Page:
What we do
Garland is a platform for thoughtful writing about beautiful objects made today across the Indo-Pacific. Launched in 2015, Garland is a partner of the World Crafts Council – Australia, a national entity of the World Crafts Council – Asia Pacific.
It’s time to tell our own stories. Our broad aim is to create a space that allows for culture-making in its own terms, rather than fitting into external frameworks like developmentalism or modernism. The first phase involves mapping the Indo-Pacific world with help of writers, artists, makers and carers. In collaboration with the help of local partners, we develop themes and stories from the wider world—from South Africa to Mexico. You can view Garland’s editorial itinerary here.
Garland Quarterly Essays are in-depth narrative features that explore a particular handmade object. Articles are available to read for free on the Garland website, while Garland’s subscribers can unlock the Quarterly Essays as well as the ebook versions and our monthly Circle newsletter. We also publish a hard copy compendium with a sample of each year’s articles.
We are currently developing Garland 2.0, where culture-makers can work together. This involves unlocking important questions that give meaning to what we make. What responsibility do humans have towards nature? How can different cultures connect? Why do we need objects?
In addition to the publication, Garland also curates a number of online community resources. Garland Loop is our news page; it features regular updates from individuals and collectives. Garland Orbit lists major art and crafts events—including festival, fairs and conferences—taking place in our region. We have a monthly laurel dedicated to a beautiful and thoughtful object recently made in our world.
The Garland concept
“Look with favour upon a bold beginning.”
Across the Indo-Pacific, the floral offering is a ubiquitous mark of respect. It welcomes guests, honours individuals, adorns homes and decorates temples. Many Aboriginal communities in Australia offer a branch of eucalyptus leaves as a welcome to country. Such gestures reflect the beauty of local nature and the value of the gift as an exchange that links people, communities and cultures.
Garlands are mostly temporary objects, destined to wither and fade in a few days. It’s a subtle reminder that the bearer is not a long-term member of the community, but a guest that will eventually depart. Cross-cultural partnerships depend on recognition of differences as much as similarities.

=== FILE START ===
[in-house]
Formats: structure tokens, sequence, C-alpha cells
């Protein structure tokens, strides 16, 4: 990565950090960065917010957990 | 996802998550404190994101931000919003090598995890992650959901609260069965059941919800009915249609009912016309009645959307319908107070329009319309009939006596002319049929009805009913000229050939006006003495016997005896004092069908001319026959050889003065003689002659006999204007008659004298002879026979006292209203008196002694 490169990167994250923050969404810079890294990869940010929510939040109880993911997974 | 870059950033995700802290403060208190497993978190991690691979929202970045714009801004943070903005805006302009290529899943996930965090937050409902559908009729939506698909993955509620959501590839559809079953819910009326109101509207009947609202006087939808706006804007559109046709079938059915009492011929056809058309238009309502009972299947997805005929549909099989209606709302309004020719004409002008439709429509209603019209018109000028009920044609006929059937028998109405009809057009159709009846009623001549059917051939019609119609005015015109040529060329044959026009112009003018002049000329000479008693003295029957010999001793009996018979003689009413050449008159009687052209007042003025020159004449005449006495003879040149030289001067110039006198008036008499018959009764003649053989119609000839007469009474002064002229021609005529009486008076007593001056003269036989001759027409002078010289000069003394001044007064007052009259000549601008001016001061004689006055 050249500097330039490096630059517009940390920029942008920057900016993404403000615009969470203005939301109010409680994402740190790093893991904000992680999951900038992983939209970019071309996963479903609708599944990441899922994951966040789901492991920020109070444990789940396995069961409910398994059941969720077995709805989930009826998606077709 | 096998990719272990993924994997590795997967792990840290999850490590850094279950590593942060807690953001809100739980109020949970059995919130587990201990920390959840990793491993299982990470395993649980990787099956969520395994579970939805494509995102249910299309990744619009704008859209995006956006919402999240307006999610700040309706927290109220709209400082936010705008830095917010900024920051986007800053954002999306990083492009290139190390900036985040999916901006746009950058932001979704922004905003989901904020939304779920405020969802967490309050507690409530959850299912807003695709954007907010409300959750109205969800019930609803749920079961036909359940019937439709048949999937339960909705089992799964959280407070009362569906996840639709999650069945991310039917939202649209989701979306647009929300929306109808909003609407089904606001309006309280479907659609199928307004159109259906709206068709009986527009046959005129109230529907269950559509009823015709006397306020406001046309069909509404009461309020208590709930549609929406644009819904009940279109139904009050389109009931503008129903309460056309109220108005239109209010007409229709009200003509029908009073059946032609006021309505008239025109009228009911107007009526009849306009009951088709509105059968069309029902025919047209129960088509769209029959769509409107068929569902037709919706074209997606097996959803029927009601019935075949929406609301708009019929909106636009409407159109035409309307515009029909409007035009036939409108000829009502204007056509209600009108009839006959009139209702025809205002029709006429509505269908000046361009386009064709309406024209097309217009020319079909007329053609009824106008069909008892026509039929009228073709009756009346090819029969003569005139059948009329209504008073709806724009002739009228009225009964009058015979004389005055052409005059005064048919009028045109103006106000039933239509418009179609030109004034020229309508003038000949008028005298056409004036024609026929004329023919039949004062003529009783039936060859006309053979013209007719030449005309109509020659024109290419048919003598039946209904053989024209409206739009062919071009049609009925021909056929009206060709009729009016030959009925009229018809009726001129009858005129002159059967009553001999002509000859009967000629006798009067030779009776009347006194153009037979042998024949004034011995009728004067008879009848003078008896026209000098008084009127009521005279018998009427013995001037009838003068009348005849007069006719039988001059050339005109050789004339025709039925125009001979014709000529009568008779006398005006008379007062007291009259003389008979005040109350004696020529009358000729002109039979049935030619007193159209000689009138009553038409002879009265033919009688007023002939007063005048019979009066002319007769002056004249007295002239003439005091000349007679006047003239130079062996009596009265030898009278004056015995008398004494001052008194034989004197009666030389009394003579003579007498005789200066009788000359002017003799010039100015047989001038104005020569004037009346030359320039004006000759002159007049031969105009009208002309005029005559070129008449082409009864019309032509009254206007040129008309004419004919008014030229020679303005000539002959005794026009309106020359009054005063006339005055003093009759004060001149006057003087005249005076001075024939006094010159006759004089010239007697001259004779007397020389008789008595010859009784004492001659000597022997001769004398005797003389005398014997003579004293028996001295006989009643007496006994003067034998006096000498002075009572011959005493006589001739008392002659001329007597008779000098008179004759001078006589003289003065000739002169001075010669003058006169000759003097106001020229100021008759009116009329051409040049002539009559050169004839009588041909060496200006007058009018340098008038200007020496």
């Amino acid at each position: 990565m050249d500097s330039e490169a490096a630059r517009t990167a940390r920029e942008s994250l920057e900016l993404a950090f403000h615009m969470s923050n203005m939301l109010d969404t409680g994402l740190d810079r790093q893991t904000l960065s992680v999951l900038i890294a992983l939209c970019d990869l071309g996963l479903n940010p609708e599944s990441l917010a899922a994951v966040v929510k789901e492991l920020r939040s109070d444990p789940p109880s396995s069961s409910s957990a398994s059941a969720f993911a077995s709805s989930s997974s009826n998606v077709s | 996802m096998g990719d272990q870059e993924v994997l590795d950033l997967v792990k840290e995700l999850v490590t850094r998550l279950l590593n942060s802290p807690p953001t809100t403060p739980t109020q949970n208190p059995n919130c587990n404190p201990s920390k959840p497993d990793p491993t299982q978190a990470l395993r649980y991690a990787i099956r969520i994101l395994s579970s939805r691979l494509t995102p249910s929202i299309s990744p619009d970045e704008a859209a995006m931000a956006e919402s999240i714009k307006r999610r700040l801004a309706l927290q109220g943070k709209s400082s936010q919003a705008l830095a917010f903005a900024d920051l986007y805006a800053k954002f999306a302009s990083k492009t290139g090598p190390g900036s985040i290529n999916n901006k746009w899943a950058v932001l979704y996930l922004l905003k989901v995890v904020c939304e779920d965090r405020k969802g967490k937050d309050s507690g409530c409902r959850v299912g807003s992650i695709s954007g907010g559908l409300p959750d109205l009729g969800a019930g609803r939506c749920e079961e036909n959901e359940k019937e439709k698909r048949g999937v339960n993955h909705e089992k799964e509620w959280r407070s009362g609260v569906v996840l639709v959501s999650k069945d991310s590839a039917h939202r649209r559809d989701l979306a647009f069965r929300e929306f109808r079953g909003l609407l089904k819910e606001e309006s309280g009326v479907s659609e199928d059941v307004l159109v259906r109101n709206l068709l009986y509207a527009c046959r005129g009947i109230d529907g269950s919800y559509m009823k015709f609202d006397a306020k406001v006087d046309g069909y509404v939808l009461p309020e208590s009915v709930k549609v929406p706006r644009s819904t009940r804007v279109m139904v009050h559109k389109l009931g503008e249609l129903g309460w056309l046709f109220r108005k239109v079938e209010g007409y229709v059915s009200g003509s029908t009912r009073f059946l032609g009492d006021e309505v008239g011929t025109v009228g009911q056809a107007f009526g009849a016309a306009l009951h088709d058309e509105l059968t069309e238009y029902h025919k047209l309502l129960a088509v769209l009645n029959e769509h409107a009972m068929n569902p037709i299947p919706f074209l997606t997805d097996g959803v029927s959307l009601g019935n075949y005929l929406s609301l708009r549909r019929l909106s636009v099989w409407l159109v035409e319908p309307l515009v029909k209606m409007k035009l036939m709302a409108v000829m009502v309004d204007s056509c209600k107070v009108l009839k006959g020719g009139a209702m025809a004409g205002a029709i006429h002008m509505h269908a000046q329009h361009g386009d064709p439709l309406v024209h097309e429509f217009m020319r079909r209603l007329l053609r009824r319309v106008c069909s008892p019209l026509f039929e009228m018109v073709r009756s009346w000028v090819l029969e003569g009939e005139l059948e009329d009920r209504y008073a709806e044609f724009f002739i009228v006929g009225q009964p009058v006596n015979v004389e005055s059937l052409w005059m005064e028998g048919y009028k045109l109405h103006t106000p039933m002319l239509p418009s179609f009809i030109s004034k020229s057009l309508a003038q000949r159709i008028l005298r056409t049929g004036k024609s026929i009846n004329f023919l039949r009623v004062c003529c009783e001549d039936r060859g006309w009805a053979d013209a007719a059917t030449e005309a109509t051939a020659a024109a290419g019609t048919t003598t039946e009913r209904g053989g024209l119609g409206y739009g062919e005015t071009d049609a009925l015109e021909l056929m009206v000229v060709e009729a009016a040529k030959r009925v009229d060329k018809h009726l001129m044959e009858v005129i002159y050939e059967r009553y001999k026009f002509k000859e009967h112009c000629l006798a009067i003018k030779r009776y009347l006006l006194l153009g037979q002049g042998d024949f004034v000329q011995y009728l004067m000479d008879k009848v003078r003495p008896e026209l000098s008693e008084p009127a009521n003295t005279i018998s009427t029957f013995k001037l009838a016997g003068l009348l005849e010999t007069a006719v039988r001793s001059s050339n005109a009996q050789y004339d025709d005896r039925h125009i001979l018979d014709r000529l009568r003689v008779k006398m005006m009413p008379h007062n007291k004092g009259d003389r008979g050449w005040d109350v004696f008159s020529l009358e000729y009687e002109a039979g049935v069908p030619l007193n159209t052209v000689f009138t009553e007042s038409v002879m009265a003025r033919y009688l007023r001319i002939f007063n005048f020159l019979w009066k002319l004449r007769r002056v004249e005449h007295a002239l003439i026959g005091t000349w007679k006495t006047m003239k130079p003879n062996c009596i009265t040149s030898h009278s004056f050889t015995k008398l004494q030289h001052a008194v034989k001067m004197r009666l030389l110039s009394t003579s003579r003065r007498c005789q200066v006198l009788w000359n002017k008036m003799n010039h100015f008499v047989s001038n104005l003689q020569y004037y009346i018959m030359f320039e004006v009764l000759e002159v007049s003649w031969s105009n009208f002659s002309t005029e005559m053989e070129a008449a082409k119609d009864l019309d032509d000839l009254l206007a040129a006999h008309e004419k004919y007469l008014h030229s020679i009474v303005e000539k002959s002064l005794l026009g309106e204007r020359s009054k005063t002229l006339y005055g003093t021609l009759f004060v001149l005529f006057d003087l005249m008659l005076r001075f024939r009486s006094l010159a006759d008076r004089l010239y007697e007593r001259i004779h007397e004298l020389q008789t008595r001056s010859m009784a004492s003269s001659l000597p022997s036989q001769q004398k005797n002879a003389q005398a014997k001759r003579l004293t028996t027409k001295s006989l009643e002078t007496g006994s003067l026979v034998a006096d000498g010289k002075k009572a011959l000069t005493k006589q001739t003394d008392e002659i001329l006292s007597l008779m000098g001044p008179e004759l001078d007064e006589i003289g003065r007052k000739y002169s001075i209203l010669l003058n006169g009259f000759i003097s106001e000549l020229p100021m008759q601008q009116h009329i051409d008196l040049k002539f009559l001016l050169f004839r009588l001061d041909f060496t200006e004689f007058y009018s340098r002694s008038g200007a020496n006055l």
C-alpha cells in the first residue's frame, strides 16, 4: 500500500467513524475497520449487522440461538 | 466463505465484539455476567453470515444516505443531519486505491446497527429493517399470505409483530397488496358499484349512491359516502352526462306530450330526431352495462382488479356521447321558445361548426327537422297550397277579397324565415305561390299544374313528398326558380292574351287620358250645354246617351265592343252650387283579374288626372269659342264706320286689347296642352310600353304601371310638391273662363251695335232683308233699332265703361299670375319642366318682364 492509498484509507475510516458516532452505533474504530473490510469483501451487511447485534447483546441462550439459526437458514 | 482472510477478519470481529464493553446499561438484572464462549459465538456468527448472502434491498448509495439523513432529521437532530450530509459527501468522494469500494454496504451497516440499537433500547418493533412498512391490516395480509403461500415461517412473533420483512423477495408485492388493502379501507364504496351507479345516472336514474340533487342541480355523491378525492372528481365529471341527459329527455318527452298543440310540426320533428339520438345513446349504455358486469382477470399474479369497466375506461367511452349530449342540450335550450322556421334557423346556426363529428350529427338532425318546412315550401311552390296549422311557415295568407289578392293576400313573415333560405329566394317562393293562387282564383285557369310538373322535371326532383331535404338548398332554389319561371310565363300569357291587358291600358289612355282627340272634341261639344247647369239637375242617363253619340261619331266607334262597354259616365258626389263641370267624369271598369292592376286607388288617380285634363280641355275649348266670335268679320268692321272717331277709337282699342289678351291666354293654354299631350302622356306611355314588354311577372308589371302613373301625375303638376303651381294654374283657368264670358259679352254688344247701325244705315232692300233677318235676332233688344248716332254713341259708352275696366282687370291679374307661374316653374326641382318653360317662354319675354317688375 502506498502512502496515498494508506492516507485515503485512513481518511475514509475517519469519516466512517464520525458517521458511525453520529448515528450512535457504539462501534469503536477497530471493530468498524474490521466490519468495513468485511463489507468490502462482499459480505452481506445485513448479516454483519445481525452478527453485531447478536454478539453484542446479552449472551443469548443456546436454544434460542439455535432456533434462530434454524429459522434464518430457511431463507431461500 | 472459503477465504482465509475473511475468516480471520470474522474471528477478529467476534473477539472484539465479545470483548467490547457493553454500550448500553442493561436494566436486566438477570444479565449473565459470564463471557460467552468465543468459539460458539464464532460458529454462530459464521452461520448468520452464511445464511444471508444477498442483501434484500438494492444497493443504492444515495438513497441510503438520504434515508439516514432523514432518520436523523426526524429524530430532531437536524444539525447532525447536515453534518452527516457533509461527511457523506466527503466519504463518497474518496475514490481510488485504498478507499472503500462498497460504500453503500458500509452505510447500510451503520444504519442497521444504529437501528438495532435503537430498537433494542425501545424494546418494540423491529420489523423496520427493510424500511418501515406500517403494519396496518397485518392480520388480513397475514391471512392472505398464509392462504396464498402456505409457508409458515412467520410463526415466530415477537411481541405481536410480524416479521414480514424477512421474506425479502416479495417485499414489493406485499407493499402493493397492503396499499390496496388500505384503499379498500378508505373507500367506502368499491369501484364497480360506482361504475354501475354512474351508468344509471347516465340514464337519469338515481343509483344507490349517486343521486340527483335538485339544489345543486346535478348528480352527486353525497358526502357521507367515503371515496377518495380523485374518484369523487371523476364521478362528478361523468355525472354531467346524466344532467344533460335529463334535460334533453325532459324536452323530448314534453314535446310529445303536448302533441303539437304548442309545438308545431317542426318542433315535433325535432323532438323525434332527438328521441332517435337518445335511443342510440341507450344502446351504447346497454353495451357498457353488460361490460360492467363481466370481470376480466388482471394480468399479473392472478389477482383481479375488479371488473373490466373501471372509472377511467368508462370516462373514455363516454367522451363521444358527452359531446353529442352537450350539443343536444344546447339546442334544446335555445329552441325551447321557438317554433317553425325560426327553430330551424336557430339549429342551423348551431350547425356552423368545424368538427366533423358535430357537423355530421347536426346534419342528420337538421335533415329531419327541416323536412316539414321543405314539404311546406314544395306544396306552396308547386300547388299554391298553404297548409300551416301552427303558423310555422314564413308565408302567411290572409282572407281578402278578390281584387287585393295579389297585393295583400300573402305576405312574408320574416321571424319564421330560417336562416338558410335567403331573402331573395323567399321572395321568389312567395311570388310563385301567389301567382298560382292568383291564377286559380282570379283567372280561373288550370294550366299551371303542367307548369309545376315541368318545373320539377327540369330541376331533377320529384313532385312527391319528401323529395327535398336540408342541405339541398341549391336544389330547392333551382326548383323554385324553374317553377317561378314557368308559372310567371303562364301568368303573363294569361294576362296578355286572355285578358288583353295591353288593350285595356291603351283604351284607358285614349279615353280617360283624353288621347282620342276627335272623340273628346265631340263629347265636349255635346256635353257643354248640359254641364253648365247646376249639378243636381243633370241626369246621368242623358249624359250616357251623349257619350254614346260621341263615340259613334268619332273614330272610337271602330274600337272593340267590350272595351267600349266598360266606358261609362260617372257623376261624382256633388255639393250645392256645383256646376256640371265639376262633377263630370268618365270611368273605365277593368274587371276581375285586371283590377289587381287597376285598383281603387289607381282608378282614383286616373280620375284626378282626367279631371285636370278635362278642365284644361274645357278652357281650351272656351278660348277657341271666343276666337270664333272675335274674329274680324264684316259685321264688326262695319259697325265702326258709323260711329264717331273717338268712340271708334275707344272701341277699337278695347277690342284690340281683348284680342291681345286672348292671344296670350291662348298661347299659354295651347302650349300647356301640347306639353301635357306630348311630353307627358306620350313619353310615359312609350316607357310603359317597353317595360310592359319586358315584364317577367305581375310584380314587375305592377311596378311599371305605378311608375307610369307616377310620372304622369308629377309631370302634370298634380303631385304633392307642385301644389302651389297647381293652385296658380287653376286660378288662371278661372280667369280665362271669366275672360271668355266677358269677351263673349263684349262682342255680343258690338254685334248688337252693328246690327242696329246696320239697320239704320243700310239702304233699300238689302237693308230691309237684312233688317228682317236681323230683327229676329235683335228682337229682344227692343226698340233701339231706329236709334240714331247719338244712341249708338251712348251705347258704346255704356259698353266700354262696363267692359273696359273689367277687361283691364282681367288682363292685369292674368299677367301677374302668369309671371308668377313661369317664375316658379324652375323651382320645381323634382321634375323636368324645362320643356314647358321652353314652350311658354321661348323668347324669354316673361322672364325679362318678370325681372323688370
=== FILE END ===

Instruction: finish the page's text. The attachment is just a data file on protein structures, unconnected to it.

This magazine uses the garland as a motif to encourage dialogue across the Indo-Pacific about the objects that give our lives meaning. The world of Garland is populated with individuals who are driven to make something from the place where they live. Garland connects with all cultures of the world through an Indo-Pacific lens.
Garland is based in Australia, which as a Western nation in an Eastern hemisphere offers a space to connect different cultures. Many Australians visit and work in creative centres in the region, where they collaborate with local workshops to produce works of enduring beauty. Others remain in Australia to make something of their work, whether it is the verdant lotus ponds of Arnhem Land, flotsam washed up on the wild southern beaches or the street culture of an inner suburb. But Australia is just one of the more than 52 countries where our writers are based. We offer Garland as a space for the region as a whole to connect.
Craft offers a lingua franca between cultures. It sits outside the developmental narrative, which is mostly about catching up with the West. There is much to learn about the value of the object in different cultures as a way of sustaining meaning across time and space. Embedded in the object is the deep time necessary to master techniques for giving expression to the language of materials. As the object travels from the workshop to the gallery and home, it nurtures the source of this creativity with the respect and honour that sustains it.
De-globalisation has seen the emergence of new walls, bolstered by the “My Country First” principle. But the benefits of self-interest are short-term. Our worlds are interwoven. Learning about other cultures helps us better understand our own. And as climate change shows us, we ultimately share the planet as a common home.
Let’s build doors, not walls!
Global trade is not new to craft. Epic trade routes such as the Silk Road enabled craftspersons to sell their works to distant markets. While e-commerce promises broad reach internationally, the challenge is to build stories that are unique and credible. Garland invites you on a journey to the wider world, following a trail of beautiful objects. Garland offers a platform for these cultures to see themselves in relation to others: together, we can be different.
In the long term, we are all mere guests on the earth, facing a common challenge to make something enduring out of this fleeting gift.
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